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Old 06-20-2015, 05:14 PM
 
Location: East Millcreek
2,572 posts, read 6,464,530 times
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Quote:
Originally Posted by juppiter View Post
You only have to make the income guideline to initially qualify. You are then free to make as much money as you want. This is not section 8 where you have to recertify every year. You clearly don't understand what is being built , but that seems willful.

I'm not going to play "free market" because the obscene zoning laws in these northern towns are not "free market" either. You can't say you support free market when it's convenient for you
Can you please elaborate on the nature of these obscene zoning laws and their defiance of the free market? I may be a resident of such a town (Pound Ridge). In what way are the zoning laws obscene? I'm assuming you have something more substantive than just the "exclusionary" 2 acre zoning, since that's really a practical minimum these days for a conforming septic system in towns without a sewage district. How is the free market undermined? If you can afford to be here, and it's a lot cheaper than southern Westchester, everybody is glad to have you.
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Old 06-20-2015, 07:48 PM
 
1,998 posts, read 1,724,461 times
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Originally Posted by kletter1mann View Post
If you can afford to be here, and it's a lot cheaper than southern Westchester, everybody is glad to have you.
Affordability becomes a question mark when you purposely make zoning laws that make the area less affordable to keep people out that are deemed not desirable. A developer can not freely build low cost housing in the area (apartment building) due to zoning laws therefore the area becomes exclusive to people who can afford it (large single family homes), which in the past was mostly white people fleeing the city to the suburbs to get away from minorities (the term was deemed "white flight"). NYC turn into a ghetto during that time period as property tax revenue and civil services declined. The next generation of white people go by different ideology and are now returning to the city (deemed as gentrification).

Redlining, Mortgage discrimination, and racially restrictive covenants were common in the 1950's - 1960's.

Last edited by NYer23; 06-20-2015 at 08:16 PM..
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Old 06-20-2015, 08:21 PM
 
789 posts, read 638,217 times
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Quote:
Originally Posted by juppiter View Post
Well yes. The problem with welfare is that it creates a disincentive to work. It becomes a self-sustaining cycle. That's basically my entire point. Instead of going on welfare, living in one of these units allows a working class family a chance at life in a nice area without the fear of losing affordability if they have any success in life. It is funny to me that you consider that a socialistic subsidy, but not the home mortgage tax credit. Personally I don't see the difference.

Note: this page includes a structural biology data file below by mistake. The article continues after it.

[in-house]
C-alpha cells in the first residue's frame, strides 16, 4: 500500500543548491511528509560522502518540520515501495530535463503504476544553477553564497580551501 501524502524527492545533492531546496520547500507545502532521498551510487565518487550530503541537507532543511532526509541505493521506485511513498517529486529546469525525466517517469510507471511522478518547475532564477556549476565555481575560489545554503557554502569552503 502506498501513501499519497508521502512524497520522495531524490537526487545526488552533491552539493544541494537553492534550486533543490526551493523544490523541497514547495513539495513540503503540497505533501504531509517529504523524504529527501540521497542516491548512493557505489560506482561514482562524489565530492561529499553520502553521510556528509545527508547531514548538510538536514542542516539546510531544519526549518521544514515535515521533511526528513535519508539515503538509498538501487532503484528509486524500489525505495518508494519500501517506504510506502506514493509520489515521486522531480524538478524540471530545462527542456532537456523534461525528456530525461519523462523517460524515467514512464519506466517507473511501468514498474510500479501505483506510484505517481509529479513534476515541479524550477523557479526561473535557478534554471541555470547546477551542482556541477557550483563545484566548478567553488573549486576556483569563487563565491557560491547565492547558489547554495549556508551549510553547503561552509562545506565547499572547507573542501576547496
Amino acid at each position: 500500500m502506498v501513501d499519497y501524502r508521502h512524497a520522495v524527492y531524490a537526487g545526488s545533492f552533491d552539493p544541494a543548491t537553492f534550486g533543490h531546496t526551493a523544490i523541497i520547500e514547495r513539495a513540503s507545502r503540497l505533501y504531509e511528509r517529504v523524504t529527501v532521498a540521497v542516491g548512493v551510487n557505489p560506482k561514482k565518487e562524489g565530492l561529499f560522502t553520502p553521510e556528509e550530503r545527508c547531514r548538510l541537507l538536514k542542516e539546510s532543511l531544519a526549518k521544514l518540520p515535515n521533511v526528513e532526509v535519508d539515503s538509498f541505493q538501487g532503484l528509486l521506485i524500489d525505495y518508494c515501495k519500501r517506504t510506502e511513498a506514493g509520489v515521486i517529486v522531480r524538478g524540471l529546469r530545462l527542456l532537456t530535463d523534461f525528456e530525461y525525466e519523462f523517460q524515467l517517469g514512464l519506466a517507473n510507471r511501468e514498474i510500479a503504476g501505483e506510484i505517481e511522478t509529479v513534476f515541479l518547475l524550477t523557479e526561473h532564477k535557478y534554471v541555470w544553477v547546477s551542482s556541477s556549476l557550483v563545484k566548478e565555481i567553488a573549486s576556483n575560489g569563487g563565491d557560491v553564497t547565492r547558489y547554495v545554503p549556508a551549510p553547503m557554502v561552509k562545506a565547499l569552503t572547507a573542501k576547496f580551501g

It is a socialistic subsidy because the projects aren't built, paid for, and maintained without taxpayer help. They arent built except for some centrally planned commission trying to socially engineer places. Contrast this with a mortgage deduction is that YOU are not paying the interest deduction on my home. I just get to deduct from taxes I already pay. Clearly not comparable. But nice try.
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Old 06-20-2015, 08:34 PM
 
789 posts, read 638,217 times
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Quote:
Originally Posted by NYer23 View Post
Affordability becomes a question mark when you purposely make zoning laws that make the area less affordable to keep people out that are deemed not desirable. A developer can not freely build low cost housing in the area (apartment building) due to zoning laws therefore the area becomes exclusive to people who can afford it (large single family homes), which in the past was mostly white people fleeing the city to the suburbs to get away from minorities (the term was deemed "white flight"). NYC turn into a ghetto during that time period as property tax revenue and civil services declined. The next generation of white people go by different ideology and are now returning to the city (deemed as gentrification).

Redlining, Mortgage discrimination, and racially restrictive covenants were common in the 1950's - 1960's.
First of all an epic fail in the assumption that any developer in their right mind is looking to build "affordable" housing in an upscale neighborhood. The developer would be looking to build upscale housing, yes possibly multi-unit coop/condo type. But no developer is going to purposely build below market rate housing. Thats absurd. The Feds need to sweeten the deal. So they use our money (taxpayers) to subsidize a project that would never be built on its own merits.

But clearly everything is racial to you. There simply can't be nice towns with nice homes that get bought and sold for market value and welcome whoever can afford it. We must force a beaurocrat's definition of fairness....change the beuarocrat change the definition. Now 1 or 2 acre zoning is racist. According to HUD 0.25 acre zoning is also racist. We MUST engineer things via a giant bureaucracy out of "fairness".